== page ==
The electrons associated with atoms are found to have measurable properties which exhibit quantization. The electrons are normally found in quantized energy states of the lowest possible energy for the atom, called ground states. The electrons can also exist in higher "excited states", as evidenced by the line spectra (e.g. the hydrogen spectrum) observed when they make transitions back to the ground states. The existence of these excited states can be demonstrated more directly in collision experiments like the Franck-Hertz experiment .
Other properties associated with the electron energy levels such as orbital angular momentum and electron spin are also quantized and give rise to the quantum numbers used to characterize the levels. These quantized properties are associated with the periodic table of the elements, and the requirements of the Pauli exclusion principle on the quantum numbers can be viewed as the origin of the periodicity. The periodic table provides a convenient framework for cataloging other physical and chemical properties of atoms.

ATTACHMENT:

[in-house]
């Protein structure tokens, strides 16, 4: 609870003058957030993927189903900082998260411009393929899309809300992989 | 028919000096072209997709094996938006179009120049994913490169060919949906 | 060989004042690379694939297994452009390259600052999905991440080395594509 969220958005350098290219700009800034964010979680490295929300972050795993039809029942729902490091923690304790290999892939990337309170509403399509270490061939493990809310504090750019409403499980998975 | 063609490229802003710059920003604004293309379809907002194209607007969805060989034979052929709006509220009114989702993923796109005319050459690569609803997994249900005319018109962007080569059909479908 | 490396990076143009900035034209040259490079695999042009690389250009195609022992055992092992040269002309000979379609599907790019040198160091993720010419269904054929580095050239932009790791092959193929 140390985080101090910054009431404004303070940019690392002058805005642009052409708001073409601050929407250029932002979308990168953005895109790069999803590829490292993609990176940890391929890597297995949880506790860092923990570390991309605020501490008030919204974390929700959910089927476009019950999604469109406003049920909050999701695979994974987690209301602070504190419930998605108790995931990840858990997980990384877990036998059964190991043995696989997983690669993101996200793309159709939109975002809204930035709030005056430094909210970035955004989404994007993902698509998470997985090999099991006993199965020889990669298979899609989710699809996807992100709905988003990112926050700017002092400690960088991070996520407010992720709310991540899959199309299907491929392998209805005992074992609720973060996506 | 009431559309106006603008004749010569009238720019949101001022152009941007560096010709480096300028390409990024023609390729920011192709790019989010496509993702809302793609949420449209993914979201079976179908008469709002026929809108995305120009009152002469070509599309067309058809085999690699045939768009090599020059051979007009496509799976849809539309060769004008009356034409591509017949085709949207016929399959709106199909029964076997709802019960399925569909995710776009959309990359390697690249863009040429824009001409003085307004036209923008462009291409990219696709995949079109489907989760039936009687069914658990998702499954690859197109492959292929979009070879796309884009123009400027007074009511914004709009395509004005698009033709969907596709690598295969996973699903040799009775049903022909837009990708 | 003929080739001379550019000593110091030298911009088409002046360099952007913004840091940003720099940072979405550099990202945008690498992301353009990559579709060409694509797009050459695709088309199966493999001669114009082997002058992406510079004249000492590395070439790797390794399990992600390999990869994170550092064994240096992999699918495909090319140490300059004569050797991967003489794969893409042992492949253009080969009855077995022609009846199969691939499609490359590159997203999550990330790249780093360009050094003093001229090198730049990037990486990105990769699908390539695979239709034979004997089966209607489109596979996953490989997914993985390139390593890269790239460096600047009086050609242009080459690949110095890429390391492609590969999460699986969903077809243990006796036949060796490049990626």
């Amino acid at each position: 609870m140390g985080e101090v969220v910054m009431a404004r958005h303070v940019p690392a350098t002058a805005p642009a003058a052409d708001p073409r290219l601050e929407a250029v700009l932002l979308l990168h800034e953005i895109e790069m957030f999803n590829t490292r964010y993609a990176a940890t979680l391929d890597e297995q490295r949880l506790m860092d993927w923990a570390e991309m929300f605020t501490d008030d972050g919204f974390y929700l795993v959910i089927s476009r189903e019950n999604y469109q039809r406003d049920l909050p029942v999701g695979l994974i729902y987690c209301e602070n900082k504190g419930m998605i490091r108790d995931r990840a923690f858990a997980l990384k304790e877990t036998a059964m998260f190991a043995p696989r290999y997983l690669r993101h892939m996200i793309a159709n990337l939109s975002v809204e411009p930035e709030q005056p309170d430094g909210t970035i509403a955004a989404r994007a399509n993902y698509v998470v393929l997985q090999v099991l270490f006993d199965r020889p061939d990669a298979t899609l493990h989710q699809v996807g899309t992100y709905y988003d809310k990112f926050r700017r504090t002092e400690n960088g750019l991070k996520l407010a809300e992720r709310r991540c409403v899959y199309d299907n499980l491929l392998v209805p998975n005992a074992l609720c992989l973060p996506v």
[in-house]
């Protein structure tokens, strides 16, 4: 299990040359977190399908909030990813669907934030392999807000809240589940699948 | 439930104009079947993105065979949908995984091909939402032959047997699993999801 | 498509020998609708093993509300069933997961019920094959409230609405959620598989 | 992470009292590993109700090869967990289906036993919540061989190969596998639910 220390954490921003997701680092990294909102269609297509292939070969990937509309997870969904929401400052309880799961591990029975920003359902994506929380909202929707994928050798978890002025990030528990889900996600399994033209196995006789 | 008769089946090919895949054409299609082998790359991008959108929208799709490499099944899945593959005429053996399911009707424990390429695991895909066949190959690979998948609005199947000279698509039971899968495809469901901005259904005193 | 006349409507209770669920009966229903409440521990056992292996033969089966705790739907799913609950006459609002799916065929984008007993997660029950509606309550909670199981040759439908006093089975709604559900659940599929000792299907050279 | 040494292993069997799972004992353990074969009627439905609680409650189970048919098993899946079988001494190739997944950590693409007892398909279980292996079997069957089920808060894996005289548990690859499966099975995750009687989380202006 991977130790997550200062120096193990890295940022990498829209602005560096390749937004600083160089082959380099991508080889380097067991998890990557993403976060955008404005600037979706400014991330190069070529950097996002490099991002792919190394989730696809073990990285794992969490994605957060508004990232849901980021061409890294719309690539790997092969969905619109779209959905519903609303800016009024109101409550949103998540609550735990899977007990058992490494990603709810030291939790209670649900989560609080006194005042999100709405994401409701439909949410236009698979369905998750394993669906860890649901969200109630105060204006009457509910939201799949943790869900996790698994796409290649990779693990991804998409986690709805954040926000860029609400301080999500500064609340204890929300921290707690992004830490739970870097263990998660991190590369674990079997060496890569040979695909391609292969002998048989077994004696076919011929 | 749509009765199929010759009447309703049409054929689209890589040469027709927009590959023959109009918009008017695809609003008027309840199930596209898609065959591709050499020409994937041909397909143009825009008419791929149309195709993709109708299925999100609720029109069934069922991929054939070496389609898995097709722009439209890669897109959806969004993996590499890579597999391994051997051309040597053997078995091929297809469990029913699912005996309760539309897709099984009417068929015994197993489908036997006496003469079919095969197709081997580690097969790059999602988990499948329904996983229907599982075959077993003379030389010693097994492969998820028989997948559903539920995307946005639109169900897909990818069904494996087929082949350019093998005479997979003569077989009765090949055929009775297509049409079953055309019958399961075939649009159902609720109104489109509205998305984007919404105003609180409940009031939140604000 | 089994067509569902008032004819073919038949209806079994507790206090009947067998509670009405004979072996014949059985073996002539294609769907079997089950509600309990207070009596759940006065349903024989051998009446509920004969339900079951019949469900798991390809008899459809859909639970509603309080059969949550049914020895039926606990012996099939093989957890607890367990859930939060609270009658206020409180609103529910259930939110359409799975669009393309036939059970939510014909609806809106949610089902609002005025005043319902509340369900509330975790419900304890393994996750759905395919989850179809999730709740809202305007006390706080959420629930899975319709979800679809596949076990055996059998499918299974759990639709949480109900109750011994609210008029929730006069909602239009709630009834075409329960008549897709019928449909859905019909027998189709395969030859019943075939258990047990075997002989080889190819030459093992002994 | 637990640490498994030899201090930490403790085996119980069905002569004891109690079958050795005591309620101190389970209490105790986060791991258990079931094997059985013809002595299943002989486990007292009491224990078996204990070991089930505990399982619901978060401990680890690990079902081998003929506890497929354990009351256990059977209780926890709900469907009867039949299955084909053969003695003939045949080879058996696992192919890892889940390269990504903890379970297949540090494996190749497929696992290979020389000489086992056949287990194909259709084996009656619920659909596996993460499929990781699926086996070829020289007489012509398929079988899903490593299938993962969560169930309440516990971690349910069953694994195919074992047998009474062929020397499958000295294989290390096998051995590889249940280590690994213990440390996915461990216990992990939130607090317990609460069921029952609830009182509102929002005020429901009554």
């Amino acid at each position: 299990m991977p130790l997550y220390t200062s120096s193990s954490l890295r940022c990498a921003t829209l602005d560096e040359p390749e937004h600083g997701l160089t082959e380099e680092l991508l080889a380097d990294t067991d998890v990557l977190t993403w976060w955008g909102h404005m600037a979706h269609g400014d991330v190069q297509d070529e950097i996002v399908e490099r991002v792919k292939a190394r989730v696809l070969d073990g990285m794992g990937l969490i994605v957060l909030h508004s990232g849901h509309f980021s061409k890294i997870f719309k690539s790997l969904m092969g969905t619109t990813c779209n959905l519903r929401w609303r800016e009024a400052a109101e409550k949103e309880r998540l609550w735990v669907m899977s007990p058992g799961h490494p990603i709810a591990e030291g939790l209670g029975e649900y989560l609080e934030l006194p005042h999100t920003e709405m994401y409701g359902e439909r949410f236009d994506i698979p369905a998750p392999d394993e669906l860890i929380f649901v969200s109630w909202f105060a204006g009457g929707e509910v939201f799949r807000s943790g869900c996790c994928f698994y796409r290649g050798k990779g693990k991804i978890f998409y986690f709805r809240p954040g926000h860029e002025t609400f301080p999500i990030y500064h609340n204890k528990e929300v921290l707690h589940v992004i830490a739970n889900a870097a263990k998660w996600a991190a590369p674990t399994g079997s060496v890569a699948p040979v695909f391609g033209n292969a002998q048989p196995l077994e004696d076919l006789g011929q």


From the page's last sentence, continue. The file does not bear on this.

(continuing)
While the hydrogen electron energy levels are found to depend only upon the principal quantum number, the energy levels in other atoms are found to have strong dependence upon the orbital quantum number. These levels show a smaller amount of dependence upon the total angular momentum. This dependence may arise from interactions within the atom such as the spin-orbit interaction or may arise only when external fields are applied. When magnetic fields are applied, there is splitting of atomic energy levels from the Zeeman effect, and in response to electric fields there is splitting called the Stark effect.